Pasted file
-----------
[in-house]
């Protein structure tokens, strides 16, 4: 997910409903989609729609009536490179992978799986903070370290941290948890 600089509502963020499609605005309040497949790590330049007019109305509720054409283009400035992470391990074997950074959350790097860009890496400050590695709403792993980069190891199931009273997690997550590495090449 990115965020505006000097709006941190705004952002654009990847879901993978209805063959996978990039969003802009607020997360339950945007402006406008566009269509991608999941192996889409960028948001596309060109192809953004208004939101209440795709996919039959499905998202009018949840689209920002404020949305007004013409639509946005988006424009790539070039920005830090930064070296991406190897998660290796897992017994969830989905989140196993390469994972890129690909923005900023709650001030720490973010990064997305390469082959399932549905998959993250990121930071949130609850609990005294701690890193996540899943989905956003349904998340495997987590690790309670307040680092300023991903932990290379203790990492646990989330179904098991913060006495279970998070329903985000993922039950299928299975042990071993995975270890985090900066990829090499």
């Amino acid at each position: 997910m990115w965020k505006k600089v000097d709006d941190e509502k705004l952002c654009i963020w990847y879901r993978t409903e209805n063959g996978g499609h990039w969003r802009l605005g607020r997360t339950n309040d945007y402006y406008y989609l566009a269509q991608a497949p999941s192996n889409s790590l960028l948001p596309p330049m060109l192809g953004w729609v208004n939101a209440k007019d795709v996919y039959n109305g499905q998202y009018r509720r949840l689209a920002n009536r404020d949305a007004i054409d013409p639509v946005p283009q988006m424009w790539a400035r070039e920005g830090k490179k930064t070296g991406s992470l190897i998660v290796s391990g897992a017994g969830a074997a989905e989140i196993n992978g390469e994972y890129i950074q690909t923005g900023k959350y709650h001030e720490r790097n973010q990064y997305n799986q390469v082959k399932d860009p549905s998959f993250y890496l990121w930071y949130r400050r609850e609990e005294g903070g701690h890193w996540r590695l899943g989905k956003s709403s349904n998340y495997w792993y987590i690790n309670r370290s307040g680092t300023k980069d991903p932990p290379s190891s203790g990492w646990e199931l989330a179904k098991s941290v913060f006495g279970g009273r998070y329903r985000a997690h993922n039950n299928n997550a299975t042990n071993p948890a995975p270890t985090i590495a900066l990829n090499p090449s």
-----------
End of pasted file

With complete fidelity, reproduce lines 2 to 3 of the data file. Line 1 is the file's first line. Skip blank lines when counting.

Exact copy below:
């Protein structure tokens, strides 16, 4: 997910409903989609729609009536490179992978799986903070370290941290948890 600089509502963020499609605005309040497949790590330049007019109305509720054409283009400035992470391990074997950074959350790097860009890496400050590695709403792993980069190891199931009273997690997550590495090449 990115965020505006000097709006941190705004952002654009990847879901993978209805063959996978990039969003802009607020997360339950945007402006406008566009269509991608999941192996889409960028948001596309060109192809953004208004939101209440795709996919039959499905998202009018949840689209920002404020949305007004013409639509946005988006424009790539070039920005830090930064070296991406190897998660290796897992017994969830989905989140196993390469994972890129690909923005900023709650001030720490973010990064997305390469082959399932549905998959993250990121930071949130609850609990005294701690890193996540899943989905956003349904998340495997987590690790309670307040680092300023991903932990290379203790990492646990989330179904098991913060006495279970998070329903985000993922039950299928299975042990071993995975270890985090900066990829090499």
């Amino acid at each position: 997910m990115w965020k505006k600089v000097d709006d941190e509502k705004l952002c654009i963020w990847y879901r993978t409903e209805n063959g996978g499609h990039w969003r802009l605005g607020r997360t339950n309040d945007y402006y406008y989609l566009a269509q991608a497949p999941s192996n889409s790590l960028l948001p596309p330049m060109l192809g953004w729609v208004n939101a209440k007019d795709v996919y039959n109305g499905q998202y009018r509720r949840l689209a920002n009536r404020d949305a007004i054409d013409p639509v946005p283009q988006m424009w790539a400035r070039e920005g830090k490179k930064t070296g991406s992470l190897i998660v290796s391990g897992a017994g969830a074997a989905e989140i196993n992978g390469e994972y890129i950074q690909t923005g900023k959350y709650h001030e720490r790097n973010q990064y997305n799986q390469v082959k399932d860009p549905s998959f993250y890496l990121w930071y949130r400050r609850e609990e005294g903070g701690h890193w996540r590695l899943g989905k956003s709403s349904n998340y495997w792993y987590i690790n309670r370290s307040g680092t300023k980069d991903p932990p290379s190891s203790g990492w646990e199931l989330a179904k098991s941290v913060f006495g279970g009273r998070y329903r985000a997690h993922n039950n299928n997550a299975t042990n071993p948890a995975p270890t985090i590495a900066l990829n090499p090449s």